Saturday, April 08, 2006

Executions, Torture, Recriminations (II)


As the war dragged on, Germany found itself short of labour and started drafting in French workers. Up till now, most people in rural France had been getting on with their lives, but suddenly they were being packed in trains and sent to Germany.

People who refused to go had to hide out to avoid arrest and were called "réfractaires". André Chabanne, a former teacher, took refuge in the woods near Fougères, a collection of farm houses near Cherves-Chatelars. Together with Guy Pascaud and Hélène Nebout (also teachers) he formed a resistance movement which was baptised Bir-Hacheim on 5th February 1944.

So why does a French resistance group have a crazy Arab name?
In June 1942 the Forces Françaises Libres under the command of General Koenig were encircled by Rommel and the Afrika Korps. They held out for 16 days, allowing Allied foces to regroup and prepare for El Alamein.
Although they were outnumbered, they broke out on the night of June 10 leaving just over 1000 dead and inflicting a toll of 3300 on the Afrika Korps.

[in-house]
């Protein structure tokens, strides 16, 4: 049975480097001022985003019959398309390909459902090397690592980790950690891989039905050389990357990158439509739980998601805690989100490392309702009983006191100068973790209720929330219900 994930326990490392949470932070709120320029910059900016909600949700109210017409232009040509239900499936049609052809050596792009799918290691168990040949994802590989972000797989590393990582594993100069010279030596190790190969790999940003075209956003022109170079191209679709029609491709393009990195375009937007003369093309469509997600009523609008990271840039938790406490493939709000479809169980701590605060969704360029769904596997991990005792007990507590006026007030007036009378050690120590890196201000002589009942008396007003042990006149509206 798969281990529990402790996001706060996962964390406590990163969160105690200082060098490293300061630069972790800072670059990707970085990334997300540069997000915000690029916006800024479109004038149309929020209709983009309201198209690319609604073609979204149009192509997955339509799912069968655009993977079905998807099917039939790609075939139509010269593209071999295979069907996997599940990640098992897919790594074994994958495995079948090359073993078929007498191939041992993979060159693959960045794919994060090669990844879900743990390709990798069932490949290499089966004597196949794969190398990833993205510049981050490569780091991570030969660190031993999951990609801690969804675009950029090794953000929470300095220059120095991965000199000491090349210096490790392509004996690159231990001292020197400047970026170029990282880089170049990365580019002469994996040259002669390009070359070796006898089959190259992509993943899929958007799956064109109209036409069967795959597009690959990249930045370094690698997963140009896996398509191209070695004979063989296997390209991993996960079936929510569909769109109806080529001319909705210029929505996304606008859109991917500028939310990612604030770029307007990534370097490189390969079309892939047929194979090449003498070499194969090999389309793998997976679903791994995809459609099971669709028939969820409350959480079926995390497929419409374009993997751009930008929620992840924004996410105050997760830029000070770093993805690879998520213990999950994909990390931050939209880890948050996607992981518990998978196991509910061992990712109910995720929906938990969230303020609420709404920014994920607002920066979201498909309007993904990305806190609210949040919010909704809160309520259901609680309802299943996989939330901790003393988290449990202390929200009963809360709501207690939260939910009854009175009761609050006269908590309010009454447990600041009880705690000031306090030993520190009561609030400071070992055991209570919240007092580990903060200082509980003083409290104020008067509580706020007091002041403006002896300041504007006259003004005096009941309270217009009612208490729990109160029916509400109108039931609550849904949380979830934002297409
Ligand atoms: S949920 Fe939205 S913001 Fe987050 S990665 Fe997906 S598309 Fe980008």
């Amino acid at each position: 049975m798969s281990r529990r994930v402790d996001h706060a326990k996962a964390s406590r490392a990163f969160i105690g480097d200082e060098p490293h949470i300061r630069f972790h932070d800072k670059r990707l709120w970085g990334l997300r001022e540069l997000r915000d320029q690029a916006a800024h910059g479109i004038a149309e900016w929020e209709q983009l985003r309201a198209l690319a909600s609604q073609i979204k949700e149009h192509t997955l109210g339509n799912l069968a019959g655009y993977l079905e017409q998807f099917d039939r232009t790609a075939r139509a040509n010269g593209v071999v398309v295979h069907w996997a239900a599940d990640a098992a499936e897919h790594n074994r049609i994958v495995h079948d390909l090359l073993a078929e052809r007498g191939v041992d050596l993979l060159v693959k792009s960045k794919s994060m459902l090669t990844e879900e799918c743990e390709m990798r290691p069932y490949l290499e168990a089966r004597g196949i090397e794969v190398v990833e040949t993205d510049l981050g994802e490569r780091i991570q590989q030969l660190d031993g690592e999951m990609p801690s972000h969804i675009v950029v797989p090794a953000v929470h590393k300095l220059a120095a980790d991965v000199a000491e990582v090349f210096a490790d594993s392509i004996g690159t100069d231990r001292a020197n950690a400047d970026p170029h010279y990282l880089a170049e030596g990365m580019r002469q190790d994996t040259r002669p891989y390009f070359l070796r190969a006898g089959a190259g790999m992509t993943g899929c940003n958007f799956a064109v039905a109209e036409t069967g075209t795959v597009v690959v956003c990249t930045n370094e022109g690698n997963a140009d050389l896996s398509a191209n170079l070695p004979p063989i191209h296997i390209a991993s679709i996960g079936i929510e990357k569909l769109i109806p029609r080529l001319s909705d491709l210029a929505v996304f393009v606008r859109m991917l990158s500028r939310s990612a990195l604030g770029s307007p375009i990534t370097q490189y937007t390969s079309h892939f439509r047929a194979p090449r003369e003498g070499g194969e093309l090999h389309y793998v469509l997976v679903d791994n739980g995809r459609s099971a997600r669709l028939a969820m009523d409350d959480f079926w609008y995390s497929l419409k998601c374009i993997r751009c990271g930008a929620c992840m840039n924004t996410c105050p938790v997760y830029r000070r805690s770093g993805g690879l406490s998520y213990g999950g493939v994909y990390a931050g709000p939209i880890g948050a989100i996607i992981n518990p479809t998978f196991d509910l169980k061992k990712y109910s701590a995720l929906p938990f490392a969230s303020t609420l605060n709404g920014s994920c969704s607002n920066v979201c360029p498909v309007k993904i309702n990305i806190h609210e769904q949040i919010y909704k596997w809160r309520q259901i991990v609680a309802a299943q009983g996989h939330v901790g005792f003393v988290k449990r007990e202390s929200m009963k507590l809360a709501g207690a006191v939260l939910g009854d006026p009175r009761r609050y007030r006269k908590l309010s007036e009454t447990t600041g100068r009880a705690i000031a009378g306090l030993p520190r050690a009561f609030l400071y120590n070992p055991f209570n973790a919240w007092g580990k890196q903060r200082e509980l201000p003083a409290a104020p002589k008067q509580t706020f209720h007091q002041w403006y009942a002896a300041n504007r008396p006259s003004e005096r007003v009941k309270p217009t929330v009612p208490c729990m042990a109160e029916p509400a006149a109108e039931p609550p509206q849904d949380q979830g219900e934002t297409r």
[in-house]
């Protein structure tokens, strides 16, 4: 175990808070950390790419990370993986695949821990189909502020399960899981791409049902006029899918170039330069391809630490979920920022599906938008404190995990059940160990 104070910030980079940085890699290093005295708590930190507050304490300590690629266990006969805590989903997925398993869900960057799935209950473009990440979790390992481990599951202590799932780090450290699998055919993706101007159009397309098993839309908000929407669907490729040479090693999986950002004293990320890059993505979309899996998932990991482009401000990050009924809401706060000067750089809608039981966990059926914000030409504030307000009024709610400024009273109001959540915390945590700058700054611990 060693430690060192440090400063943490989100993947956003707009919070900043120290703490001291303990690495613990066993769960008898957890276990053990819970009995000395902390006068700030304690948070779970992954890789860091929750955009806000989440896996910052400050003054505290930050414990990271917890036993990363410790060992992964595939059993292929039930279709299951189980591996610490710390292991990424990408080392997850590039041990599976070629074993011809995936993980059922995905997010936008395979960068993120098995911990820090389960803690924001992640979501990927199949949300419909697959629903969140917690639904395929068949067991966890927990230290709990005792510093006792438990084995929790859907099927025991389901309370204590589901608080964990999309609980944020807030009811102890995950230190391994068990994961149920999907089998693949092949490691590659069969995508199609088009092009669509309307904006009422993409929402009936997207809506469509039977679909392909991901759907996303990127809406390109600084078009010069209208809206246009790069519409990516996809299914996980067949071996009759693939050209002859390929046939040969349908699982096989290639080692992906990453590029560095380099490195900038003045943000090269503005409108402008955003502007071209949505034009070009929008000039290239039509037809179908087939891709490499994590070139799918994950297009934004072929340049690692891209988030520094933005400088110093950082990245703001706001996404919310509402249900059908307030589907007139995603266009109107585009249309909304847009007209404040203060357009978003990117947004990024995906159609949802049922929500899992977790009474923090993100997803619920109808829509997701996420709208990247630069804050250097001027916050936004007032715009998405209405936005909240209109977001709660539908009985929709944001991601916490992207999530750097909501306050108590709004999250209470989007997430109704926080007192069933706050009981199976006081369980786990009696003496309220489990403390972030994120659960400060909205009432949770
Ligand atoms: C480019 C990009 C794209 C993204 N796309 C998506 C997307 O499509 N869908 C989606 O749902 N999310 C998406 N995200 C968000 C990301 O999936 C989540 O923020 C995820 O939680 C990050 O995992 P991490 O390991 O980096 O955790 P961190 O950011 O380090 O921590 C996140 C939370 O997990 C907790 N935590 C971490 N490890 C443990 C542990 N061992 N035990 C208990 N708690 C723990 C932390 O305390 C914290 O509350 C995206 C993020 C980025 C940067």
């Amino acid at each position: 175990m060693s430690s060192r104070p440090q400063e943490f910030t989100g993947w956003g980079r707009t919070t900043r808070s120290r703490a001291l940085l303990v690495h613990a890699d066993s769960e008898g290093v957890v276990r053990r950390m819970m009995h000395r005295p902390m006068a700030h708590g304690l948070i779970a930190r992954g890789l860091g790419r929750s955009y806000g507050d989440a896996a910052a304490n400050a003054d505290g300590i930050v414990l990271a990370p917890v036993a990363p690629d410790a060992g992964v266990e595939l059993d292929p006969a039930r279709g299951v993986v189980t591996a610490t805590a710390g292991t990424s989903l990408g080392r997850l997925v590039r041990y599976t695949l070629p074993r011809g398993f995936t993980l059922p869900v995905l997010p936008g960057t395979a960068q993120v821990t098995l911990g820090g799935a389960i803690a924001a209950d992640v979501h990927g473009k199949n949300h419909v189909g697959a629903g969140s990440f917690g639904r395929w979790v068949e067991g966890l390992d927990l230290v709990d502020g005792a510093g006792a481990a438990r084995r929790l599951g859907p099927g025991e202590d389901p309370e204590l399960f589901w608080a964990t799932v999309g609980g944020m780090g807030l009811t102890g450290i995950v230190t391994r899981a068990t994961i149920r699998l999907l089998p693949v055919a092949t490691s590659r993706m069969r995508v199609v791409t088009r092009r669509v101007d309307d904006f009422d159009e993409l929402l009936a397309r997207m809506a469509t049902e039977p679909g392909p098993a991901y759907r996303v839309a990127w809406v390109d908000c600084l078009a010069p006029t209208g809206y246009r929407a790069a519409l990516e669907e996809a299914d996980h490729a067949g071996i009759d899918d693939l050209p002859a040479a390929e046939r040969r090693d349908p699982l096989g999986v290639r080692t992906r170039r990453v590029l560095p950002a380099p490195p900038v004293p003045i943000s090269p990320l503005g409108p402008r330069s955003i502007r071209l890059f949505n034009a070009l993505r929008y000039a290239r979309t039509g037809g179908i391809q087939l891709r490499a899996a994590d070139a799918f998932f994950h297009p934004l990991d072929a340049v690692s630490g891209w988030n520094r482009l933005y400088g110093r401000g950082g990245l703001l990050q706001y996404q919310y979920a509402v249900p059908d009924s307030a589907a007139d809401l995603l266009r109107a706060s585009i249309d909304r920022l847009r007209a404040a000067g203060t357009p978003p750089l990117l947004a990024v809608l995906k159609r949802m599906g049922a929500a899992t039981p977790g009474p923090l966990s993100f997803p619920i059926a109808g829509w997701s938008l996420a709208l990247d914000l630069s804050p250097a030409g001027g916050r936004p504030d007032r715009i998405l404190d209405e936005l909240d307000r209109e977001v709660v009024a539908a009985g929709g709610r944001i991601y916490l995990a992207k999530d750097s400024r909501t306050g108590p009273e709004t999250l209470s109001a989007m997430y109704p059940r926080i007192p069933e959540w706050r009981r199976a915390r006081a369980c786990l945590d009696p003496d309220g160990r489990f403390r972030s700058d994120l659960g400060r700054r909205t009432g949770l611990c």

Here's the sexy bit: Koenig's mistress and driver was a saucy young woman called Susan Travers. The British daughter of a Royal Navy Admiral, she had been driving ambulances in the war and found herself at Bir-Hacheim. She refused to evacuate with the other women and ended up driving Koenig's car during the night time retreat. the car was hit by eleven bullets and had no brakes by the end of the night.
What's very cool is that she is the only woman to ever have been inducted into the French Foreign Legion. She wrote her biography at the age of 91 after waiting for all the other principals to die before writing it.

In my next post - photos of the bullet holes where the maquis executed 3 German prisoners outside the school at Cherves


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